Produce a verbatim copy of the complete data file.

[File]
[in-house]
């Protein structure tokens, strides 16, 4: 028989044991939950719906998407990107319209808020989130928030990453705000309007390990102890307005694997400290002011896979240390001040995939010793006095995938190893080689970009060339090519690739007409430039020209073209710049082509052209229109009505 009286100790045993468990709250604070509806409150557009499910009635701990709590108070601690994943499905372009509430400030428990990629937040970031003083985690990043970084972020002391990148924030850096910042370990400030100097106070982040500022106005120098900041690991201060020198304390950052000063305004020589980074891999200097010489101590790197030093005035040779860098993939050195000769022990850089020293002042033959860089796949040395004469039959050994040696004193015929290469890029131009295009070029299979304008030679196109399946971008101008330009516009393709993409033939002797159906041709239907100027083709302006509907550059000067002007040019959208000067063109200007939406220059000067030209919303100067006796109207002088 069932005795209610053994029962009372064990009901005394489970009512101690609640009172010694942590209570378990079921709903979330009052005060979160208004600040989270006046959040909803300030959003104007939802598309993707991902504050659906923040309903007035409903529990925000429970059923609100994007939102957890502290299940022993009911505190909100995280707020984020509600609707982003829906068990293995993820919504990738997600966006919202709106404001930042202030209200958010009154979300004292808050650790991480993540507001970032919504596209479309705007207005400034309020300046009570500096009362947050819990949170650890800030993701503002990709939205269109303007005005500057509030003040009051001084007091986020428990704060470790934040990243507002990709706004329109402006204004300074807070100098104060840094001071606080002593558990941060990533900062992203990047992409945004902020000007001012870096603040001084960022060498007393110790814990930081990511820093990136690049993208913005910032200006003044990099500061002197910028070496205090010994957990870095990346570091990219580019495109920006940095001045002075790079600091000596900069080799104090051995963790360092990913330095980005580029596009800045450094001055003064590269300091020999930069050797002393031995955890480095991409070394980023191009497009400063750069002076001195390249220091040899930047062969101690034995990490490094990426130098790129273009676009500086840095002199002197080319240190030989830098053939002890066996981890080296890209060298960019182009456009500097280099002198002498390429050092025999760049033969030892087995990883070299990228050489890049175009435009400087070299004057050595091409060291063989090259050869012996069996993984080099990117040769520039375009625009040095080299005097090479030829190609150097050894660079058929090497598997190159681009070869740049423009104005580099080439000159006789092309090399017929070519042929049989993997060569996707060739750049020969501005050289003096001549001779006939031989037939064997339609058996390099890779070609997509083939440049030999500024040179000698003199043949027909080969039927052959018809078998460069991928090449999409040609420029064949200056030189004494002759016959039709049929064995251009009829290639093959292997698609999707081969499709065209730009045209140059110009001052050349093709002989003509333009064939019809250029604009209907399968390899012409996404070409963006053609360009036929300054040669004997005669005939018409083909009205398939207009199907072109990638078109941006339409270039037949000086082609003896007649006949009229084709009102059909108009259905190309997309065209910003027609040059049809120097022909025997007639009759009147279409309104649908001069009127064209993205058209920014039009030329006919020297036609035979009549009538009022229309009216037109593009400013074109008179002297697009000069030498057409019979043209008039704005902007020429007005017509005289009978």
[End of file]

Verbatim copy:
[in-house]
């Protein structure tokens, strides 16, 4: 028989044991939950719906998407990107319209808020989130928030990453705000309007390990102890307005694997400290002011896979240390001040995939010793006095995938190893080689970009060339090519690739007409430039020209073209710049082509052209229109009505 009286100790045993468990709250604070509806409150557009499910009635701990709590108070601690994943499905372009509430400030428990990629937040970031003083985690990043970084972020002391990148924030850096910042370990400030100097106070982040500022106005120098900041690991201060020198304390950052000063305004020589980074891999200097010489101590790197030093005035040779860098993939050195000769022990850089020293002042033959860089796949040395004469039959050994040696004193015929290469890029131009295009070029299979304008030679196109399946971008101008330009516009393709993409033939002797159906041709239907100027083709302006509907550059000067002007040019959208000067063109200007939406220059000067030209919303100067006796109207002088 069932005795209610053994029962009372064990009901005394489970009512101690609640009172010694942590209570378990079921709903979330009052005060979160208004600040989270006046959040909803300030959003104007939802598309993707991902504050659906923040309903007035409903529990925000429970059923609100994007939102957890502290299940022993009911505190909100995280707020984020509600609707982003829906068990293995993820919504990738997600966006919202709106404001930042202030209200958010009154979300004292808050650790991480993540507001970032919504596209479309705007207005400034309020300046009570500096009362947050819990949170650890800030993701503002990709939205269109303007005005500057509030003040009051001084007091986020428990704060470790934040990243507002990709706004329109402006204004300074807070100098104060840094001071606080002593558990941060990533900062992203990047992409945004902020000007001012870096603040001084960022060498007393110790814990930081990511820093990136690049993208913005910032200006003044990099500061002197910028070496205090010994957990870095990346570091990219580019495109920006940095001045002075790079600091000596900069080799104090051995963790360092990913330095980005580029596009800045450094001055003064590269300091020999930069050797002393031995955890480095991409070394980023191009497009400063750069002076001195390249220091040899930047062969101690034995990490490094990426130098790129273009676009500086840095002199002197080319240190030989830098053939002890066996981890080296890209060298960019182009456009500097280099002198002498390429050092025999760049033969030892087995990883070299990228050489890049175009435009400087070299004057050595091409060291063989090259050869012996069996993984080099990117040769520039375009625009040095080299005097090479030829190609150097050894660079058929090497598997190159681009070869740049423009104005580099080439000159006789092309090399017929070519042929049989993997060569996707060739750049020969501005050289003096001549001779006939031989037939064997339609058996390099890779070609997509083939440049030999500024040179000698003199043949027909080969039927052959018809078998460069991928090449999409040609420029064949200056030189004494002759016959039709049929064995251009009829290639093959292997698609999707081969499709065209730009045209140059110009001052050349093709002989003509333009064939019809250029604009209907399968390899012409996404070409963006053609360009036929300054040669004997005669005939018409083909009205398939207009199907072109990638078109941006339409270039037949000086082609003896007649006949009229084709009102059909108009259905190309997309065209910003027609040059049809120097022909025997007639009759009147279409309104649908001069009127064209993205058209920014039009030329006919020297036609035979009549009538009022229309009216037109593009400013074109008179002297697009000069030498057409019979043209008039704005902007020429007005017509005289009978």